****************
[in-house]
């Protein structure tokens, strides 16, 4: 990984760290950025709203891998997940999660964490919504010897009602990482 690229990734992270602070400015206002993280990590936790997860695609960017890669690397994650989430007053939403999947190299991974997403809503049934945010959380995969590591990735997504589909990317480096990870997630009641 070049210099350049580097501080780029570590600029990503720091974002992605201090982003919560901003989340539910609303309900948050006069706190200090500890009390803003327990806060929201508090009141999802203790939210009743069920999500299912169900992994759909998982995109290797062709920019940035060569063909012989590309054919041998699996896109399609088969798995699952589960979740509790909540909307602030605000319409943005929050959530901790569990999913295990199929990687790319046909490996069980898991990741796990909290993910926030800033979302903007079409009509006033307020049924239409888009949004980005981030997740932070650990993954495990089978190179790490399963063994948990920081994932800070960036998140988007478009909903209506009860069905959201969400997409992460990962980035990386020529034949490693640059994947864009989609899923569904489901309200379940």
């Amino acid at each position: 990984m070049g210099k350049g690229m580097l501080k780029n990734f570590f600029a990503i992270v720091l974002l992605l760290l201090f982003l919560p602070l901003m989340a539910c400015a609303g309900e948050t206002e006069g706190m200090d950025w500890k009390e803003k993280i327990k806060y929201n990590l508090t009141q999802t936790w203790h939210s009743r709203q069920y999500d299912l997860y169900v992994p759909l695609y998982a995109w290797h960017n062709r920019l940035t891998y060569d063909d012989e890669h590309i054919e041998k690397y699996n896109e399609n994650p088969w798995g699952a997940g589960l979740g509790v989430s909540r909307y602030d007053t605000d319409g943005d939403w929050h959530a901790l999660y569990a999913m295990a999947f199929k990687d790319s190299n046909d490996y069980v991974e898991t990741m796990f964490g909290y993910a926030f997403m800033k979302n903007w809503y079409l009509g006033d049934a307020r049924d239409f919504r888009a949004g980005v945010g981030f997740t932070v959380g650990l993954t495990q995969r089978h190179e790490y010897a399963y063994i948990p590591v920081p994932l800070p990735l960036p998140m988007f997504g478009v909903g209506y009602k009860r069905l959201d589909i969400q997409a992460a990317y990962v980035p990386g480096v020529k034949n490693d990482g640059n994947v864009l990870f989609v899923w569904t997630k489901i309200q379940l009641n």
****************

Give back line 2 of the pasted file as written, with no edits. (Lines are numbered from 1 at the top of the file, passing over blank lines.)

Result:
């Protein structure tokens, strides 16, 4: 990984760290950025709203891998997940999660964490919504010897009602990482 690229990734992270602070400015206002993280990590936790997860695609960017890669690397994650989430007053939403999947190299991974997403809503049934945010959380995969590591990735997504589909990317480096990870997630009641 070049210099350049580097501080780029570590600029990503720091974002992605201090982003919560901003989340539910609303309900948050006069706190200090500890009390803003327990806060929201508090009141999802203790939210009743069920999500299912169900992994759909998982995109290797062709920019940035060569063909012989590309054919041998699996896109399609088969798995699952589960979740509790909540909307602030605000319409943005929050959530901790569990999913295990199929990687790319046909490996069980898991990741796990909290993910926030800033979302903007079409009509006033307020049924239409888009949004980005981030997740932070650990993954495990089978190179790490399963063994948990920081994932800070960036998140988007478009909903209506009860069905959201969400997409992460990962980035990386020529034949490693640059994947864009989609899923569904489901309200379940």